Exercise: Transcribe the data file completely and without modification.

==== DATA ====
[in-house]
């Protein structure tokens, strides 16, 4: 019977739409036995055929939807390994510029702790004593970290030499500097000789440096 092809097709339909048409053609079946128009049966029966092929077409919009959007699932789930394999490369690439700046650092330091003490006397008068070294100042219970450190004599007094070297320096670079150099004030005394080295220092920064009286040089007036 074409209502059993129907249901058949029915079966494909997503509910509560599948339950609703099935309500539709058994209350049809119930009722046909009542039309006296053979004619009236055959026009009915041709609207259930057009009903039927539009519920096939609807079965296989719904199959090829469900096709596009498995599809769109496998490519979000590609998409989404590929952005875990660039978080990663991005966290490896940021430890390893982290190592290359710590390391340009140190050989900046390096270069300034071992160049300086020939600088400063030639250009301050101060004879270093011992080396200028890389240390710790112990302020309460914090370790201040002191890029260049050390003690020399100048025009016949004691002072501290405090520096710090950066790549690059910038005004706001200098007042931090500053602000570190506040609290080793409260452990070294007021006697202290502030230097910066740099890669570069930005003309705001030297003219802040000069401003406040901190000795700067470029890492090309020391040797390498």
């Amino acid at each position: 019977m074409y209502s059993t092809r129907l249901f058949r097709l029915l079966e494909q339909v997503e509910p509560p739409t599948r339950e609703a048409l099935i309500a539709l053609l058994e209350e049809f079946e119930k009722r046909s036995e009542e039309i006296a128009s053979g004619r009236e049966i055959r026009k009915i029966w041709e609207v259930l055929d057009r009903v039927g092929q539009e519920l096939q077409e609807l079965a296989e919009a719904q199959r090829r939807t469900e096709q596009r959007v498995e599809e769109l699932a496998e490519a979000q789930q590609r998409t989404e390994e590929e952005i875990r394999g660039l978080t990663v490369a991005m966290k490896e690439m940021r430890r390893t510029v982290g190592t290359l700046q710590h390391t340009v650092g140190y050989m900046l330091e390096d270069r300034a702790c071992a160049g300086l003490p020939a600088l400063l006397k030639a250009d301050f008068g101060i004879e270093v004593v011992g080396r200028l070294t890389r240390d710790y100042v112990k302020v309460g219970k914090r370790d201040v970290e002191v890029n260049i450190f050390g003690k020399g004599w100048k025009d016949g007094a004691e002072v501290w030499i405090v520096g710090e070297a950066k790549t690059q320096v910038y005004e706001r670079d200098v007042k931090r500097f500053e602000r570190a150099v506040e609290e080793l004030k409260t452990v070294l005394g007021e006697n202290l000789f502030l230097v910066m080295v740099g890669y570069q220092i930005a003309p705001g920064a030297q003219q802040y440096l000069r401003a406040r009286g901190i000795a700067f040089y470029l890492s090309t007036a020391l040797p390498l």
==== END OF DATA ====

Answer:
[in-house]
């Protein structure tokens, strides 16, 4: 019977739409036995055929939807390994510029702790004593970290030499500097000789440096 092809097709339909048409053609079946128009049966029966092929077409919009959007699932789930394999490369690439700046650092330091003490006397008068070294100042219970450190004599007094070297320096670079150099004030005394080295220092920064009286040089007036 074409209502059993129907249901058949029915079966494909997503509910509560599948339950609703099935309500539709058994209350049809119930009722046909009542039309006296053979004619009236055959026009009915041709609207259930057009009903039927539009519920096939609807079965296989719904199959090829469900096709596009498995599809769109496998490519979000590609998409989404590929952005875990660039978080990663991005966290490896940021430890390893982290190592290359710590390391340009140190050989900046390096270069300034071992160049300086020939600088400063030639250009301050101060004879270093011992080396200028890389240390710790112990302020309460914090370790201040002191890029260049050390003690020399100048025009016949004691002072501290405090520096710090950066790549690059910038005004706001200098007042931090500053602000570190506040609290080793409260452990070294007021006697202290502030230097910066740099890669570069930005003309705001030297003219802040000069401003406040901190000795700067470029890492090309020391040797390498």
């Amino acid at each position: 019977m074409y209502s059993t092809r129907l249901f058949r097709l029915l079966e494909q339909v997503e509910p509560p739409t599948r339950e609703a048409l099935i309500a539709l053609l058994e209350e049809f079946e119930k009722r046909s036995e009542e039309i006296a128009s053979g004619r009236e049966i055959r026009k009915i029966w041709e609207v259930l055929d057009r009903v039927g092929q539009e519920l096939q077409e609807l079965a296989e919009a719904q199959r090829r939807t469900e096709q596009r959007v498995e599809e769109l699932a496998e490519a979000q789930q590609r998409t989404e390994e590929e952005i875990r394999g660039l978080t990663v490369a991005m966290k490896e690439m940021r430890r390893t510029v982290g190592t290359l700046q710590h390391t340009v650092g140190y050989m900046l330091e390096d270069r300034a702790c071992a160049g300086l003490p020939a600088l400063l006397k030639a250009d301050f008068g101060i004879e270093v004593v011992g080396r200028l070294t890389r240390d710790y100042v112990k302020v309460g219970k914090r370790d201040v970290e002191v890029n260049i450190f050390g003690k020399g004599w100048k025009d016949g007094a004691e002072v501290w030499i405090v520096g710090e070297a950066k790549t690059q320096v910038y005004e706001r670079d200098v007042k931090r500097f500053e602000r570190a150099v506040e609290e080793l004030k409260t452990v070294l005394g007021e006697n202290l000789f502030l230097v910066m080295v740099g890669y570069q220092i930005a003309p705001g920064a030297q003219q802040y440096l000069r401003a406040r009286g901190i000795a700067f040089y470029l890492s090309t007036a020391l040797p390498l």